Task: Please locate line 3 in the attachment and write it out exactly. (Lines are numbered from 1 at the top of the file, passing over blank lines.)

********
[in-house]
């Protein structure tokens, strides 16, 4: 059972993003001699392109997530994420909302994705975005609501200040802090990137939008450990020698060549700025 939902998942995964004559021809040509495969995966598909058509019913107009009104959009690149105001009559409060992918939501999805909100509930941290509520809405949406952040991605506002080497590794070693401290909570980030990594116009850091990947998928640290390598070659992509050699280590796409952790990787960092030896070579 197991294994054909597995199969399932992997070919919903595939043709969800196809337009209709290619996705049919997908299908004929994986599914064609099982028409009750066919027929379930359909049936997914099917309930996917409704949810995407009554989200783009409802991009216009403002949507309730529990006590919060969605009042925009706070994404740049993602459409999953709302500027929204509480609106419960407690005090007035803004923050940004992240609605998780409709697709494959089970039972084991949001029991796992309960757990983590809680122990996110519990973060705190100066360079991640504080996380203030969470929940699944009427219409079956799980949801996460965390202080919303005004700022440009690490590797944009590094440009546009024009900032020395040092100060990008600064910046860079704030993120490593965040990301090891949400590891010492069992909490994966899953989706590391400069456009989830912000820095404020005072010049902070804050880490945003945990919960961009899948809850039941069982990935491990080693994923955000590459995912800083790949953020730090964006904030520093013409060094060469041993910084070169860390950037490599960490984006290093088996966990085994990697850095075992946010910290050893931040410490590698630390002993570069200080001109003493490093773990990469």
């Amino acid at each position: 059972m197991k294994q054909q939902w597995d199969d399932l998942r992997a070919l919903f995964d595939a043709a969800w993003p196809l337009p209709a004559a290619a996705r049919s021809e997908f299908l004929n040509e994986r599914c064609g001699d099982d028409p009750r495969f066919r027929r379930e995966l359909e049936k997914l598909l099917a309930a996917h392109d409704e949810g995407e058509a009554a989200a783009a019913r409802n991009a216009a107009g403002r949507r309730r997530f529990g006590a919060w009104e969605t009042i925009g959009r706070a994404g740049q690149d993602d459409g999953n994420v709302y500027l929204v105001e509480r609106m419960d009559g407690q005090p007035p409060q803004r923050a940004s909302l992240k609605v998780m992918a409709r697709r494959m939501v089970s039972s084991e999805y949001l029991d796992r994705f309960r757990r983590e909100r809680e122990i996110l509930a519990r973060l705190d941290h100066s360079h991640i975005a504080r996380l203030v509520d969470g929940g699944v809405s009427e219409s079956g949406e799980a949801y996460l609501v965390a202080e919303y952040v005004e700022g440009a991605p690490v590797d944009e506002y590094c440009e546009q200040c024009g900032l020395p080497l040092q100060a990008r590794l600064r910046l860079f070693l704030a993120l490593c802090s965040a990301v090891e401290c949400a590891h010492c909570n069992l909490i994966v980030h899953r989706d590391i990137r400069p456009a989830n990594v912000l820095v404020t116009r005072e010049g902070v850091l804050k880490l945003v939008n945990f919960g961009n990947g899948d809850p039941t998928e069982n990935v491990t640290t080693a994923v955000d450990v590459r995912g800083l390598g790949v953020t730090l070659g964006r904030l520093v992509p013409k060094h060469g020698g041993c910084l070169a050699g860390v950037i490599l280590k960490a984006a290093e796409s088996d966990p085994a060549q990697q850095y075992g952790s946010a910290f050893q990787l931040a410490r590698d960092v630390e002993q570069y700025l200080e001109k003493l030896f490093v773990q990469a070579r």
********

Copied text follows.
């Amino acid at each position: 059972m197991k294994q054909q939902w597995d199969d399932l998942r992997a070919l919903f995964d595939a043709a969800w993003p196809l337009p209709a004559a290619a996705r049919s021809e997908f299908l004929n040509e994986r599914c064609g001699d099982d028409p009750r495969f066919r027929r379930e995966l359909e049936k997914l598909l099917a309930a996917h392109d409704e949810g995407e058509a009554a989200a783009a019913r409802n991009a216009a107009g403002r949507r309730r997530f529990g006590a919060w009104e969605t009042i925009g959009r706070a994404g740049q690149d993602d459409g999953n994420v709302y500027l929204v105001e509480r609106m419960d009559g407690q005090p007035p409060q803004r923050a940004s909302l992240k609605v998780m992918a409709r697709r494959m939501v089970s039972s084991e999805y949001l029991d796992r994705f309960r757990r983590e909100r809680e122990i996110l509930a519990r973060l705190d941290h100066s360079h991640i975005a504080r996380l203030v509520d969470g929940g699944v809405s009427e219409s079956g949406e799980a949801y996460l609501v965390a202080e919303y952040v005004e700022g440009a991605p690490v590797d944009e506002y590094c440009e546009q200040c024009g900032l020395p080497l040092q100060a990008r590794l600064r910046l860079f070693l704030a993120l490593c802090s965040a990301v090891e401290c949400a590891h010492c909570n069992l909490i994966v980030h899953r989706d590391i990137r400069p456009a989830n990594v912000l820095v404020t116009r005072e010049g902070v850091l804050k880490l945003v939008n945990f919960g961009n990947g899948d809850p039941t998928e069982n990935v491990t640290t080693a994923v955000d450990v590459r995912g800083l390598g790949v953020t730090l070659g964006r904030l520093v992509p013409k060094h060469g020698g041993c910084l070169a050699g860390v950037i490599l280590k960490a984006a290093e796409s088996d966990p085994a060549q990697q850095y075992g952790s946010a910290f050893q990787l931040a410490r590698d960092v630390e002993q570069y700025l200080e001109k003493l030896f490093v773990q990469a070579r």